Delays often represent unknown transport or reaction processes. Relations between delay differential equations and structured population models have been known since long, but their true nature became clear only recently. They help us to understand delay equations as models in their own right and to justify neutral delay equations.
Modeling infectious diseases is a most important application: vaccination, education and quarantine policies, effect of social structure, core groups and small reservoirs, demographic impact, and spread in space, as well as parameter identification from field data.
G. Bard Ermentrout
Oscillations in biology
In this set of lectures I will discuss the modeling and analysis of rhythmic phenomena in biology. I will start with models of oscillations including ODE models, PDE models and delay equations, laying out the necessary conditions that are required for oscillations. I will discuss the underlying geometry of mechanisms from which a system goes from a stable fixed point to a periodic orbit. I will then switch to questions concerning the interaction of intrinsic oscillators, that is, what kinds of behavior can we expect when oscillators are coupled. My main approach will be the reduction to "phase models" in which each oscillator is reduced to a one-dimensional variable on a circle. The interactions between the oscillators as well as the topology of the connections determines the stable patterns which are possible. I will show how both the intrinsic properties as well as the time scales of interactions combine to determine the stability of patterns in networks. In addition to synchronization behavior, I will provide conditions for various types of wave-like behavior including target waves, spiral waves, and complex dynamics. Applications to neural and cellular phenomena will be provided as well as many computer exercises in XPPAUT or if the students want to write their own code, Matlab.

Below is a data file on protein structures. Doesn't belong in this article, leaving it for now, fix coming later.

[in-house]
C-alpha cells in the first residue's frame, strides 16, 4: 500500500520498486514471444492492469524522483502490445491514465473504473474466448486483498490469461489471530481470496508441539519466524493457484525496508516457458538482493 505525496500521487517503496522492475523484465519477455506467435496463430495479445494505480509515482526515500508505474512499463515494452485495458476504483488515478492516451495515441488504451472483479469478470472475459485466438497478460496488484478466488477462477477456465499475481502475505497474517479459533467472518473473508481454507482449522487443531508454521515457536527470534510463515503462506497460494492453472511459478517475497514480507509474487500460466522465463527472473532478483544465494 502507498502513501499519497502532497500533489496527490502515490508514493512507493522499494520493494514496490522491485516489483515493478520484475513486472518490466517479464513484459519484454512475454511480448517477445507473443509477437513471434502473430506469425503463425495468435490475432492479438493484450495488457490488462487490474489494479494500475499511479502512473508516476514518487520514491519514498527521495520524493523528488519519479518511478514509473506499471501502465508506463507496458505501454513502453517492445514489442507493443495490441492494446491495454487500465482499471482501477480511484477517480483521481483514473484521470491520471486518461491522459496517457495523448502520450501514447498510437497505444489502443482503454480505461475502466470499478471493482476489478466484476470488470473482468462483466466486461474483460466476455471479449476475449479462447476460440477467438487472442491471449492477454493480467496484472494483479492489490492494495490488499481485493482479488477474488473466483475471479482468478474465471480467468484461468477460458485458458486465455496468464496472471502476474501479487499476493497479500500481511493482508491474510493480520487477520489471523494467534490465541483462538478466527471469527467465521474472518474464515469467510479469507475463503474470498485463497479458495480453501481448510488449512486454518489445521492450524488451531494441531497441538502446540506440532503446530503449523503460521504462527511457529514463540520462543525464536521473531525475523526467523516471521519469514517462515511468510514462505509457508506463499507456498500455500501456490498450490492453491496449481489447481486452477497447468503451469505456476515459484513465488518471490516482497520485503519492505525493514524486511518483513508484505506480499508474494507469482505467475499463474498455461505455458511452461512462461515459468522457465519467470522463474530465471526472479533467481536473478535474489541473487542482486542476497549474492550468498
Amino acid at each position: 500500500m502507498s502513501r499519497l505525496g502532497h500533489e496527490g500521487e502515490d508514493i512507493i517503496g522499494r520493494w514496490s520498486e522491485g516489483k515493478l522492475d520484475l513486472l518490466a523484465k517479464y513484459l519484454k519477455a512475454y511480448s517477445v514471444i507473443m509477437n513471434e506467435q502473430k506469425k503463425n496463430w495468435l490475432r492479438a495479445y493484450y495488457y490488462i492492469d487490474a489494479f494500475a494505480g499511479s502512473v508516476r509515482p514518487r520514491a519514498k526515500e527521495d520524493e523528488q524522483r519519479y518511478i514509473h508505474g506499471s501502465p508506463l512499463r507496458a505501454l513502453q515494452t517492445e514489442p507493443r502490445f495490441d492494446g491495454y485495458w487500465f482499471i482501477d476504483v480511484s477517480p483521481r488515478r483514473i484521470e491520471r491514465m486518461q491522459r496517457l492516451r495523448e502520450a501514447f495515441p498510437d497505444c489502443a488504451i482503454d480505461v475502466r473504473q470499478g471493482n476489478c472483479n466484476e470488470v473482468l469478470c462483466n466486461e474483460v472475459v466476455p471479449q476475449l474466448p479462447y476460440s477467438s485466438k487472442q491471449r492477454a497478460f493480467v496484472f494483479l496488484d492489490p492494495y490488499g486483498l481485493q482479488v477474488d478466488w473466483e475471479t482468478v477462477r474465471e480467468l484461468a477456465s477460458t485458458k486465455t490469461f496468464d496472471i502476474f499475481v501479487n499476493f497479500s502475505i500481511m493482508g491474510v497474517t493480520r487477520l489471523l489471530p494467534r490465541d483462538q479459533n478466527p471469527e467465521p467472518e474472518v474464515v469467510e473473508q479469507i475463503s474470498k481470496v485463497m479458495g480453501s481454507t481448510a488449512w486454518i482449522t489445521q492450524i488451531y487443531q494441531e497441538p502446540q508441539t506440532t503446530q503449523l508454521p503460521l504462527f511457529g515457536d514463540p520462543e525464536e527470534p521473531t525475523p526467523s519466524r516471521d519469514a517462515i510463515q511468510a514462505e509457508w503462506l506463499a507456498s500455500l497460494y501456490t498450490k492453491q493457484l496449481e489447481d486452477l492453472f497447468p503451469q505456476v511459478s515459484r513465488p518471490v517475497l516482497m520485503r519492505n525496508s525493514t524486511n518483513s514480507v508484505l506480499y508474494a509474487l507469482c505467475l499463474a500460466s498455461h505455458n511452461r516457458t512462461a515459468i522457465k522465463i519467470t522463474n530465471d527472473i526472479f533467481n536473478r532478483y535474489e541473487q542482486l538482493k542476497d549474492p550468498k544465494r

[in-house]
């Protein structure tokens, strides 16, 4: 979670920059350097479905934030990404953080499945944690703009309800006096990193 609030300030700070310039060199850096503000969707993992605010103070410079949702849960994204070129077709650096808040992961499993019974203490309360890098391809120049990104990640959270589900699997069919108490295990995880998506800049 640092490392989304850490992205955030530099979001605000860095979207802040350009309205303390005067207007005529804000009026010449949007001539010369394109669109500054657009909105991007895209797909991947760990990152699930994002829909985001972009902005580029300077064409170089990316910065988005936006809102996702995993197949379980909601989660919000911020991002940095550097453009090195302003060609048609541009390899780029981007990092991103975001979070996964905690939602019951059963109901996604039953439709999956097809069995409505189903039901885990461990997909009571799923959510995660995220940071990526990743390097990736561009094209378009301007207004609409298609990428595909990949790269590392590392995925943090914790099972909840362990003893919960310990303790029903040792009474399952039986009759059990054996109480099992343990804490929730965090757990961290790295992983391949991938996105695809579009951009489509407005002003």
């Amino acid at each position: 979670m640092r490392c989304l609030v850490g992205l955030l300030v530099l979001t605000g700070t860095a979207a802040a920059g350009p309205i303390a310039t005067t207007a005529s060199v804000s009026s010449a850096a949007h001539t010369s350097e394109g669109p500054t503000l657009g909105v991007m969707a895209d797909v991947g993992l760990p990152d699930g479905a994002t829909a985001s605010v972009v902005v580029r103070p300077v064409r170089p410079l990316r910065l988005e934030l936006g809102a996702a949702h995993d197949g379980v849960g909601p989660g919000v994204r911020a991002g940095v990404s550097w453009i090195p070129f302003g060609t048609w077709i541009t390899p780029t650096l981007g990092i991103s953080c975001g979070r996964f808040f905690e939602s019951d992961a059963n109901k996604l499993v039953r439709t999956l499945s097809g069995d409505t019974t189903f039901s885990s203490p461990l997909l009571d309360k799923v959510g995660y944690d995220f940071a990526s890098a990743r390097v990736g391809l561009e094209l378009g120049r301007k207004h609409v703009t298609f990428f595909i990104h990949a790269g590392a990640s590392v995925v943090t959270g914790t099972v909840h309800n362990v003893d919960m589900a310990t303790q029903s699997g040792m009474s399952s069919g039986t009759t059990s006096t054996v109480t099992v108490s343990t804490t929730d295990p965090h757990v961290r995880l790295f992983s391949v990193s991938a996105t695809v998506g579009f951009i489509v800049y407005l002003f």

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Please contact the organizer, Leah Edelstein-Keshet (firstname.lastname@example.org) for more information.
Click here to visit the website for the Mathematical Biology Group at UBC.
An ACCELERATE BC Graduate Training Event
(Participants of the IGTC Graduate Summer School in Mathematical Biology)